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Zahkem/Wounds: When War Comes Home: Emergency presents a photo exhibit of Giulio Piscitelli in London

LONDON, NOVEMBER 8 – On 7 November, EMERGENCY – a humanitarian non-governmental organisation that has offered free treatment to over 10 million victims of war, landmines and poverty since 1994 – presented ‘Zakhem | Wounds: When War Comes Home’, a photographic exhibition by Giulio Piscitelli commissioned to honour the charity’s 25th anniversary.  The London event follows the success of the exhibition in both Milan and Venice.

The launch night was held at the Old Truman Brewery with photographer Giulio Piscitelli, EMERGENCY president Rossella Miccio, and Christina Lamb, Chief Foreign Correspondent for The Sunday Times. Zakhem will continue to show until Sunday 10 November.

In 2018, Italian photographer Giulio Piscitelli visited EMERGENCY’s Surgical Centres in Kabul and Lashkar-Gah, Afghanistan. There he met war victims who continue to face public indifference after 18 years of conflict and vowed to tell their stories: stories where violence punctures daily life without warning, stories that reveal the wounds – zakhem in Dari – left by the conflict.

 “When I first went to Afghanistan, the Russians were there, then there was the civil war, then the Taliban, then more fighting. War is very much ongoing, even if people abroad think it isn’t. More people were killed last year than in any other year of the conflict. In difficult moments, one of the best places to go is the EMERGENCY Surgical Centre for War Victims in Kabul. It’s an incredibly inspiring place. The dedication of the staff, the setting of the place, with beautiful gardens and murals, there’s a feeling of tranquility despite the horrifying injuries. When you speak to the patients there, they are not just being injured by Taliban fighters, but also American air strikes and Afghan government forces. Around 1,000 air strikes were recorded in September – the most in any single month. It’s really important that we focus on this country together. When I was there, I was struck by how young the population is. When I asked them what they would do in peace, they couldn’t answer… because they’ve never seen it.” said Christina Lamb.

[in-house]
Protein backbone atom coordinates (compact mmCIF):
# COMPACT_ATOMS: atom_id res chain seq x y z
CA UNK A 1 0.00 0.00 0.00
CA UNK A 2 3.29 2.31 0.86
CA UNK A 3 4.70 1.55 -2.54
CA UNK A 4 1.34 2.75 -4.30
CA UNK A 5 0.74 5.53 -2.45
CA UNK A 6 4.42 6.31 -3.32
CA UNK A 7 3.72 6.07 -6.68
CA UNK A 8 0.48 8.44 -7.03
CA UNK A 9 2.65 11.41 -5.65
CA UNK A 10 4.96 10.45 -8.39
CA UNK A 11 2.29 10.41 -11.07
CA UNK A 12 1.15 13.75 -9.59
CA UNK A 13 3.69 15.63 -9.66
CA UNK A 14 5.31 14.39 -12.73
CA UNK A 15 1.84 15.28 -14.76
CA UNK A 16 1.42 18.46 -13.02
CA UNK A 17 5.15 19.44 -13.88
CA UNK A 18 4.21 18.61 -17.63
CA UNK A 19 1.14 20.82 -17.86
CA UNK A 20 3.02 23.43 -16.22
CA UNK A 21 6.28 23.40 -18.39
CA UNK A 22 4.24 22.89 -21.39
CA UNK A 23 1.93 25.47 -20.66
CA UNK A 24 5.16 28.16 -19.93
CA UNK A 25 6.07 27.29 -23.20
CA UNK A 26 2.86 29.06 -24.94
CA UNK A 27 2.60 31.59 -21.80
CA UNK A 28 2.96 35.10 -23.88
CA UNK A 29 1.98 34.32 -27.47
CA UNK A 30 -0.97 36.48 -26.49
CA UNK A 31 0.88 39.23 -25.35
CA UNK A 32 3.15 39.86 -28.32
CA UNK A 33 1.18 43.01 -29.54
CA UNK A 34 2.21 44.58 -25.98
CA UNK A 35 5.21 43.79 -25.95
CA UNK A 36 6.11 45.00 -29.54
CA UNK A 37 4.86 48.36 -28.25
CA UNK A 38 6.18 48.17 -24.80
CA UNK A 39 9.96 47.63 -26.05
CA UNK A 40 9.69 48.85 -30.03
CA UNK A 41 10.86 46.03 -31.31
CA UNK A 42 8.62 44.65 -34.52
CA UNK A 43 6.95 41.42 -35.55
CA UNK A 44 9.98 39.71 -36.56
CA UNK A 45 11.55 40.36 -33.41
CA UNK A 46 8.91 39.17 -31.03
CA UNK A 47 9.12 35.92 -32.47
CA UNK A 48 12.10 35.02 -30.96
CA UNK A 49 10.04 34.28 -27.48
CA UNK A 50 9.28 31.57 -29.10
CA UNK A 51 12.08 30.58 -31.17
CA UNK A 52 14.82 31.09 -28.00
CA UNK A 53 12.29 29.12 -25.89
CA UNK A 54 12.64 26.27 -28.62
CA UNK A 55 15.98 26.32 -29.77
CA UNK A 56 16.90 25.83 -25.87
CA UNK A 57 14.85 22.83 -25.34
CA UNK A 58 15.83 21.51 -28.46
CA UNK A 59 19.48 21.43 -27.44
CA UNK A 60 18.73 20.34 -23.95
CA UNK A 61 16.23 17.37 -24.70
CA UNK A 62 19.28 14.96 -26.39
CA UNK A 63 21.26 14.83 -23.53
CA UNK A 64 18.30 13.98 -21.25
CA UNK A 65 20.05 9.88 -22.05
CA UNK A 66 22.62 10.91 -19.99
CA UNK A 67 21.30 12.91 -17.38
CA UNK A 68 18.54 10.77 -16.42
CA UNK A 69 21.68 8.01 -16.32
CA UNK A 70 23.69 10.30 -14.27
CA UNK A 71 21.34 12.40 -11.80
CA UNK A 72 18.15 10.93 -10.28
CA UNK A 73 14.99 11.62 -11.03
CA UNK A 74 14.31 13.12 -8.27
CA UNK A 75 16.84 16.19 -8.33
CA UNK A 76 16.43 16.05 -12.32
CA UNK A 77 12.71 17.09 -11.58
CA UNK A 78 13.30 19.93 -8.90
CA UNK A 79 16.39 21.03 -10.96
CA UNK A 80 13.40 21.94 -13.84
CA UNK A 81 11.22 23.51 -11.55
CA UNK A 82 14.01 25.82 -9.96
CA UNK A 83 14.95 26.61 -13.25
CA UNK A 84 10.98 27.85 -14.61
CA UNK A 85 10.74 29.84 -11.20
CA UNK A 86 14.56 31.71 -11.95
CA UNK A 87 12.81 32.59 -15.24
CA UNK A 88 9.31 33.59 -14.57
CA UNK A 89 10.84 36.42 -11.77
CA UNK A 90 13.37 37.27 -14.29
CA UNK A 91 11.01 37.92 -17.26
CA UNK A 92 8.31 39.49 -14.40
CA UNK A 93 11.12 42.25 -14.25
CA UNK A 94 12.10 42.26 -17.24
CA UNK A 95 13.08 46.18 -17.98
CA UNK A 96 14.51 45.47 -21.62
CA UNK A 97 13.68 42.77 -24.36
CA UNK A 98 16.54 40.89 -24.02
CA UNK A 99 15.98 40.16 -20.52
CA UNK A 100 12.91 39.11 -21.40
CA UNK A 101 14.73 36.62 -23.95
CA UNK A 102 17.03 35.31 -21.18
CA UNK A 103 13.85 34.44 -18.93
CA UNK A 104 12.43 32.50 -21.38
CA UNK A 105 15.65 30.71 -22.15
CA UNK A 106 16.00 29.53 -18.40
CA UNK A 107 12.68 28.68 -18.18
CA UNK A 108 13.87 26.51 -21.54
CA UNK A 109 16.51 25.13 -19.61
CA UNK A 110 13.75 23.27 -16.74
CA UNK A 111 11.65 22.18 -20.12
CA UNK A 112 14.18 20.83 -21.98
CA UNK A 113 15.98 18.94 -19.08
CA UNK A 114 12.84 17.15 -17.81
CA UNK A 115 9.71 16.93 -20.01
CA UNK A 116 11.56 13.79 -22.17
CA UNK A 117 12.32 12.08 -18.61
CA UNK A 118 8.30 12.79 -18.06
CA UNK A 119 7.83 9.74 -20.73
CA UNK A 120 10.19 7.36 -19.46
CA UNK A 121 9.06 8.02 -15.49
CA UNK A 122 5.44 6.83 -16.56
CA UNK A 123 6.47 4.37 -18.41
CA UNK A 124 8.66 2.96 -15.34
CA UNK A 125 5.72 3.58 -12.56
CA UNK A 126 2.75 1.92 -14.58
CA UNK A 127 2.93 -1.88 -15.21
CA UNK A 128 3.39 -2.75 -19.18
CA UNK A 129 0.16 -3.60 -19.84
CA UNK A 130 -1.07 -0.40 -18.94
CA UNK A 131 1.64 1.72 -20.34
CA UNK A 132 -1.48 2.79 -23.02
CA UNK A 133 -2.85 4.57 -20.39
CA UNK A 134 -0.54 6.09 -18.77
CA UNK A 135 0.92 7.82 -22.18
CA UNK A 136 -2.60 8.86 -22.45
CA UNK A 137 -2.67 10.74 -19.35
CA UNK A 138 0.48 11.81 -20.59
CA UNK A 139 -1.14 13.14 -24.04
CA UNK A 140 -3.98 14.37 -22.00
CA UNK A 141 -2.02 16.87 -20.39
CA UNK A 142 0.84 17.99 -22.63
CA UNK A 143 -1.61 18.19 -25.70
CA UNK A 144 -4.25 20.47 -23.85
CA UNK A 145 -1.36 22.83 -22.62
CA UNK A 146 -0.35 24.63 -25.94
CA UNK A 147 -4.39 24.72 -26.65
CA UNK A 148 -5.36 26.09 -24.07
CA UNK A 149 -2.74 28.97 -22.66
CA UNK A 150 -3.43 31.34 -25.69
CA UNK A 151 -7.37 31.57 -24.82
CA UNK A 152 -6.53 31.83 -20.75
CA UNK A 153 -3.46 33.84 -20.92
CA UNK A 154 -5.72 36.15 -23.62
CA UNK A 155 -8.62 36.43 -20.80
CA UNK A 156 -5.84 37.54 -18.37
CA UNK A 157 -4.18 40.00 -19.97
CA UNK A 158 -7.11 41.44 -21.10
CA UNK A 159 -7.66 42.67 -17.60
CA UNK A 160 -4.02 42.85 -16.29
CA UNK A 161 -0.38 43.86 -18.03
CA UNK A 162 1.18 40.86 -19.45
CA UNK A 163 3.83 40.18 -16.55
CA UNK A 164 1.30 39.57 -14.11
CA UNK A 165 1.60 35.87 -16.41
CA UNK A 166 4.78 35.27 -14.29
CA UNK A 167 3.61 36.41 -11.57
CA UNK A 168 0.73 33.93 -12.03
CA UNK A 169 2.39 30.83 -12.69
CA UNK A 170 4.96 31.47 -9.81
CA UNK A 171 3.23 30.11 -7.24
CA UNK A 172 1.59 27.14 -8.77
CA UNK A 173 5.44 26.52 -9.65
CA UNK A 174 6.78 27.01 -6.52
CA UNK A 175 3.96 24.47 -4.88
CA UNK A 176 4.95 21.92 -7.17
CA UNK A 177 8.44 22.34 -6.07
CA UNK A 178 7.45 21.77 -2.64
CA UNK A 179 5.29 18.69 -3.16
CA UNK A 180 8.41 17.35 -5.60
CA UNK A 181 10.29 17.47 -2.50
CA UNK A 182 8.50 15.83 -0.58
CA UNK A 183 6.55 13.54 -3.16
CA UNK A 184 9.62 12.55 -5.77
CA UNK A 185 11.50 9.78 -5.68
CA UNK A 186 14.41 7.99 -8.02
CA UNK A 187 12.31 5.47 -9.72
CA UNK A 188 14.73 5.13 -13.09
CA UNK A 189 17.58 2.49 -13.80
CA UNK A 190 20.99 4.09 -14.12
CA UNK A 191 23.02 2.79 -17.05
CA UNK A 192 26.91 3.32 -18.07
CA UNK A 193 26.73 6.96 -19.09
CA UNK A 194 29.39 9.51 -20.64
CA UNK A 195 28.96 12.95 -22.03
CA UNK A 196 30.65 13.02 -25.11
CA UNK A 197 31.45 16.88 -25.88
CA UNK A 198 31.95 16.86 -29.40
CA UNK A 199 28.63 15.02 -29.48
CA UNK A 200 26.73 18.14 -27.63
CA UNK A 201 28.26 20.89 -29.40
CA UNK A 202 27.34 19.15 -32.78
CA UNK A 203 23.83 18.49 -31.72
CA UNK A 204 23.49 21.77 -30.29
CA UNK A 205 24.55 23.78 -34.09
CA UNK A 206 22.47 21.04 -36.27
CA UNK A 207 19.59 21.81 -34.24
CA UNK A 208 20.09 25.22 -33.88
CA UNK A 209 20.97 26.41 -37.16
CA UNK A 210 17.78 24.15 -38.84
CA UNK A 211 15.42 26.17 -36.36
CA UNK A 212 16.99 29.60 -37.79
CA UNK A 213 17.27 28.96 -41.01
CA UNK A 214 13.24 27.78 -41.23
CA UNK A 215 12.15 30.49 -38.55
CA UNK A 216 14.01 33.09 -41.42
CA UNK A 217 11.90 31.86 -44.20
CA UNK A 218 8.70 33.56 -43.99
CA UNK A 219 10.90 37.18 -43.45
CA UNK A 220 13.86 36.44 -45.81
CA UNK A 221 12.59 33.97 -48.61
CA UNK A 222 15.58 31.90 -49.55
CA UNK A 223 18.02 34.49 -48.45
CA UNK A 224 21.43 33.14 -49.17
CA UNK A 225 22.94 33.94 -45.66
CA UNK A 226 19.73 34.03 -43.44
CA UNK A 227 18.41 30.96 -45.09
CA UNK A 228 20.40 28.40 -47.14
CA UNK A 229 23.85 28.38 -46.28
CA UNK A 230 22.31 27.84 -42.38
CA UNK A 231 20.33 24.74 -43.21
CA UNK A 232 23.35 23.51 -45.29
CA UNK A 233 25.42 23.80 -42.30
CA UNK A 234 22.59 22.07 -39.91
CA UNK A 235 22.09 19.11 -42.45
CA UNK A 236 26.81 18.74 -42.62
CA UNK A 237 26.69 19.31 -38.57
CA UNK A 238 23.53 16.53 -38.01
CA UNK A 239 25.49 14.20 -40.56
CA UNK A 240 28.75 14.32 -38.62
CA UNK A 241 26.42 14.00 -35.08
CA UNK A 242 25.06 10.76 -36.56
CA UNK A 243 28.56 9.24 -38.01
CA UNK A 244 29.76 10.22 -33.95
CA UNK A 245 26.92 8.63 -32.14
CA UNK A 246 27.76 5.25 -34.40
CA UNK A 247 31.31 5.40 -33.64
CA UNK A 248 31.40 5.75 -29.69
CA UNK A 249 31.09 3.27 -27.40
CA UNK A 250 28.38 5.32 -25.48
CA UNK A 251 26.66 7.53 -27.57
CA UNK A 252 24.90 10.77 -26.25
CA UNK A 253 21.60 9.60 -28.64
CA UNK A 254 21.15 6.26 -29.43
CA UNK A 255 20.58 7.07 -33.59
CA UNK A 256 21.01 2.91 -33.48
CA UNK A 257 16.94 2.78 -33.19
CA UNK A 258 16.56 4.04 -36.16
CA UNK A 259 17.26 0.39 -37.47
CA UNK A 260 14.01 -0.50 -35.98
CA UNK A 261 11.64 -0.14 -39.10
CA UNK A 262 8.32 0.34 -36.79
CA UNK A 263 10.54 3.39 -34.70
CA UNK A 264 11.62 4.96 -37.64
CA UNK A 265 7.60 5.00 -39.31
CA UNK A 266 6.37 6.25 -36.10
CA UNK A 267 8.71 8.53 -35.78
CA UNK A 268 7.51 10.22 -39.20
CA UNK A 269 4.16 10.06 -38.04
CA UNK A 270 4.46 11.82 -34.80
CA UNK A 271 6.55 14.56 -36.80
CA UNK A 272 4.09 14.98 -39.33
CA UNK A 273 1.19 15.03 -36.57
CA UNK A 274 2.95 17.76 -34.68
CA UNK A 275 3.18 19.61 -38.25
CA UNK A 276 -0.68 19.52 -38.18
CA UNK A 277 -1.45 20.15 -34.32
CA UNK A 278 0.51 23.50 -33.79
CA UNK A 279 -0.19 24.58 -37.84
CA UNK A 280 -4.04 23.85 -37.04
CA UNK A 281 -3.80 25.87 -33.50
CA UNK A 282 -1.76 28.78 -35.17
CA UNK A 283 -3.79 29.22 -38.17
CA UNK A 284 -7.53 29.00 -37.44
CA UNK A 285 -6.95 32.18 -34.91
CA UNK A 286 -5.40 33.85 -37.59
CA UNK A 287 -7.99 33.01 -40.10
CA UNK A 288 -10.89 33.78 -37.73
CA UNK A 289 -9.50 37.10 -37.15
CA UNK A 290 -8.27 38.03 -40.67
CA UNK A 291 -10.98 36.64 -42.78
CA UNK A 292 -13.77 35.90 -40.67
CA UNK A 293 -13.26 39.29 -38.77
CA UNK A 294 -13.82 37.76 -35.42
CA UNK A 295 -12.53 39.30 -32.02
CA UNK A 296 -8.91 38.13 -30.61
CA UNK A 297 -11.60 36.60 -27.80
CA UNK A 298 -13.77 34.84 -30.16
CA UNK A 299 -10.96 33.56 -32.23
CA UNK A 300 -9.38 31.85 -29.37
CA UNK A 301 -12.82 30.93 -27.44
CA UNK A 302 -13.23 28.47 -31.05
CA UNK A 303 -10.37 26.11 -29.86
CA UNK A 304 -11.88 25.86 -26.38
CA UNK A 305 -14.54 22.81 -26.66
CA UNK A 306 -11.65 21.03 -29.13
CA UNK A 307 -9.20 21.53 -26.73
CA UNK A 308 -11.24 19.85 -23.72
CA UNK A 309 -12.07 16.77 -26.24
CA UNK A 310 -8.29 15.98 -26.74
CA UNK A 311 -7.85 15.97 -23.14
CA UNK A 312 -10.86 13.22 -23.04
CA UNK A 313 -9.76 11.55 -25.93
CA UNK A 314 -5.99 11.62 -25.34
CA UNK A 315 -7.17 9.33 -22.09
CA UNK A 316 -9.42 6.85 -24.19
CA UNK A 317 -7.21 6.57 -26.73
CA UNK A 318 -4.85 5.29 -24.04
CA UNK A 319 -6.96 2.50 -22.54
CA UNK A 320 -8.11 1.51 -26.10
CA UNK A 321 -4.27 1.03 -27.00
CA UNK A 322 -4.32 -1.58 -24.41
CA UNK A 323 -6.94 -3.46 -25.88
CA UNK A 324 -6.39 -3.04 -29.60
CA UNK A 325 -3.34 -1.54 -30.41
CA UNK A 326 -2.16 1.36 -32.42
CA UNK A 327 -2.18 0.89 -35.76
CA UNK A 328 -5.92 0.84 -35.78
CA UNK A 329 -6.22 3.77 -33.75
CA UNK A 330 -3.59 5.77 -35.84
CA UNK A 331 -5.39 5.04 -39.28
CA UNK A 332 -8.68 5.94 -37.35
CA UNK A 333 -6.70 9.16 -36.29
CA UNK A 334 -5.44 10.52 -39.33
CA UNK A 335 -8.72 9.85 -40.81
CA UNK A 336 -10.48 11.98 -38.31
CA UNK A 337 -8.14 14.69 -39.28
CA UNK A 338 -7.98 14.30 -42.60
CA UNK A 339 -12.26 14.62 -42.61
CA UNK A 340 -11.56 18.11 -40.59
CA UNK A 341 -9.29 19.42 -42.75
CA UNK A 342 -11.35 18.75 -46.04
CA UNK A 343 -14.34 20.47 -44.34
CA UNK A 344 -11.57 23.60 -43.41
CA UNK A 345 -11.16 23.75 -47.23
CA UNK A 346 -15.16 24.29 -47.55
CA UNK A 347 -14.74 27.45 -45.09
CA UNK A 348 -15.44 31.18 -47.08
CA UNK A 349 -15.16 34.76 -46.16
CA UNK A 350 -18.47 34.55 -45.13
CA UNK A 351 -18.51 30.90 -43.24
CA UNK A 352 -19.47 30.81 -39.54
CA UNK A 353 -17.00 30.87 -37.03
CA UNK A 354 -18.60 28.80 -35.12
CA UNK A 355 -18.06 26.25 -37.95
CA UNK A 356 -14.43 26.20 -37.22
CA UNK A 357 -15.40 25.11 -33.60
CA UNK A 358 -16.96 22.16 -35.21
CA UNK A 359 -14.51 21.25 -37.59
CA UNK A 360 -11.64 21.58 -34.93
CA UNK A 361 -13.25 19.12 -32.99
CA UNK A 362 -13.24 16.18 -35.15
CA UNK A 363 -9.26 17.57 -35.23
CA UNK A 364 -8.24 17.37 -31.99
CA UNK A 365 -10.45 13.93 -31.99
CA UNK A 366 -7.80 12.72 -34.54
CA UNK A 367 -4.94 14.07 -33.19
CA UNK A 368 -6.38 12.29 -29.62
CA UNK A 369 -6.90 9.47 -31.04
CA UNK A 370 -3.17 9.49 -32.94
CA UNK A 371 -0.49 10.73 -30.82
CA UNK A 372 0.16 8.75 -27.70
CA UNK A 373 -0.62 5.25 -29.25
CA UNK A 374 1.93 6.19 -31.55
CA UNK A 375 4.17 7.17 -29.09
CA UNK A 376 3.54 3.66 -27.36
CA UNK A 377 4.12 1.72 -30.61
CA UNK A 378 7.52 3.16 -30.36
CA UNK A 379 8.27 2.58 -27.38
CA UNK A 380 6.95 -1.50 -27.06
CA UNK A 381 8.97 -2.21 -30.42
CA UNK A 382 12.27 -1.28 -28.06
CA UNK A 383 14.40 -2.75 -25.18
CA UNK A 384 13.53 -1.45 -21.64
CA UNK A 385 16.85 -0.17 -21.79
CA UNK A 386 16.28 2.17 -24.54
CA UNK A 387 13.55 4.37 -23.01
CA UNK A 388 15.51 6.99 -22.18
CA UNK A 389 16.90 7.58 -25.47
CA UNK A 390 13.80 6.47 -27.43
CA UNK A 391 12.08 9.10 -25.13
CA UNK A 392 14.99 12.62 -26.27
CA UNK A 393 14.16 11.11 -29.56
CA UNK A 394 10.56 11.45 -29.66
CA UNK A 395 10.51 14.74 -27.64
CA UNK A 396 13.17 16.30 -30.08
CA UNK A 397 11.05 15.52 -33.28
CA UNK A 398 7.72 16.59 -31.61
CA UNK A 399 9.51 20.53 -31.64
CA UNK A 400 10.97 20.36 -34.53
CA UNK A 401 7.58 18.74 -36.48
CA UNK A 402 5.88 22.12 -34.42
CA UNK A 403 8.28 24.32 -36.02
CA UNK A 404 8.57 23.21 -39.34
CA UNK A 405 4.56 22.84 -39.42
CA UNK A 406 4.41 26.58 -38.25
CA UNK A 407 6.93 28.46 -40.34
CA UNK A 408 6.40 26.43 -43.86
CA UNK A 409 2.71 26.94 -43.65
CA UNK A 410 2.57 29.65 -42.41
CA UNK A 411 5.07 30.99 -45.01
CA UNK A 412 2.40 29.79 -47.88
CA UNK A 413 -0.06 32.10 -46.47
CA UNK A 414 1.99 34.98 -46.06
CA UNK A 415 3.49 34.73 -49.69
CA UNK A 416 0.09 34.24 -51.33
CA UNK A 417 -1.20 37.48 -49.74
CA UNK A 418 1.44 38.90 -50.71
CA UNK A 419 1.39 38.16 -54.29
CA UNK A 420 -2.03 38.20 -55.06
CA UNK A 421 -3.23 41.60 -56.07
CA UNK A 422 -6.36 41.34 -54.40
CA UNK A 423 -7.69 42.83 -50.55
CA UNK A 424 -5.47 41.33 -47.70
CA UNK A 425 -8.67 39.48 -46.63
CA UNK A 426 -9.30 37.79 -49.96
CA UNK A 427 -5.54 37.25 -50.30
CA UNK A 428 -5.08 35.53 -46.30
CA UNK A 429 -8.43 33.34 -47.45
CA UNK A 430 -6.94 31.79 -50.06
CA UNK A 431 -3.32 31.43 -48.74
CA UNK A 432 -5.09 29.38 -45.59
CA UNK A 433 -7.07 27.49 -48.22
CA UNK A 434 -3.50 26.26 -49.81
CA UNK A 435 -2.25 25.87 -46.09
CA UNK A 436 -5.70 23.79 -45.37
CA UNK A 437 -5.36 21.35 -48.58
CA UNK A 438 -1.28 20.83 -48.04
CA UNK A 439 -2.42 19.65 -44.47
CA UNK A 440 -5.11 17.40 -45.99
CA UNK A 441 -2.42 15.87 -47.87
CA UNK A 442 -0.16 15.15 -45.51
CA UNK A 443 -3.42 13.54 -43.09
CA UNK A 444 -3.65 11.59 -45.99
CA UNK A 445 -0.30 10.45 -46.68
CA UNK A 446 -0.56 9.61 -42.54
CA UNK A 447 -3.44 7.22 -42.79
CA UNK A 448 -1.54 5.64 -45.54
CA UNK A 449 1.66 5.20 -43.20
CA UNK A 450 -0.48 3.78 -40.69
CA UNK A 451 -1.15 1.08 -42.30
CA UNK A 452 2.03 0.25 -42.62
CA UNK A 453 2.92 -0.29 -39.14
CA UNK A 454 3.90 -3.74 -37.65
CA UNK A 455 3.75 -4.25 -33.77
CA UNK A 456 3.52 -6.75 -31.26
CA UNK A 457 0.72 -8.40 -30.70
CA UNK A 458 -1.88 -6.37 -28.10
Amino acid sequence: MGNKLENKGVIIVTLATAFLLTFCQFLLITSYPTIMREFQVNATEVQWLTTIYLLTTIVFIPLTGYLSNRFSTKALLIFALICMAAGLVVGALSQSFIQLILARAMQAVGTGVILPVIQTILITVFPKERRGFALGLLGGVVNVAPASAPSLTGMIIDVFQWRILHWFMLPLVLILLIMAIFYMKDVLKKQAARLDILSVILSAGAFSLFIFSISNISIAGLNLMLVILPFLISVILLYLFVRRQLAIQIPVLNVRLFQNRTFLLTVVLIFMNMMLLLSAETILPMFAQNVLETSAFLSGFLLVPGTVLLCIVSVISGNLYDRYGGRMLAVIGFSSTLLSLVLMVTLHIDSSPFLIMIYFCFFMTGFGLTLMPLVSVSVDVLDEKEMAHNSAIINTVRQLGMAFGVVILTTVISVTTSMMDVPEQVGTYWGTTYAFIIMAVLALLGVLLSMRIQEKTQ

Shell and shrapnel wounds take centre stage in the exhibition because ultimately, war begins with them, but deeper wounds are also revealed here, like the fear and exasperation that never leave those living in the midst of violence.

“When I went to Afghanistan to start this project, I started work as I normally do as a journalist. Part of the photos from ‘Zakhem’ are normal photojournalist photos… but when I arrived at the EMERGENCY hospital in Kabul, I looked at the patient files, which were something I hadn’t normally seen. One of the first objects I found in these files was a landmine that had scarred a boy terribly. I looked at that object and thought, ‘this  has been inside that boy’s body’. I continued to take portraits of the patient,s but also of the various objects – one of the many faces of the war. I was surrounded by white, as I was in a hospital, so I thought I could create a diptych which could get people to think about these victims’ deep relationship with their surroundings.” explained Giulio Piscitelli.

 Says Rossella Miccio, President of EMERGENCY: For us, to share what we see daily in our hospitals is a way of giving back justice to the people we see in these beautiful pictures, who normally stay without a name and are seen as collateral damage. Their lives and dreams destroyed by a mad war that has destroyed the country for 41 years. Different fighting parties change, but what stays the same is that the people who pay the highest price are civilians. Afghanistan is a big part of the story of EMERGENCY. We’ve treated over 6 million people there”. (@OnuItalia)

 

Alessandra Baldini
Alessandra Baldinihttps://onuitalia.com
Alessandra Baldini e’ stata la prima donna giornalista parlamentare per l’Ansa, poi corrispondente a Washington e responsabile degli uffici Ansa di New York e Londra. Dirige OnuItalia.

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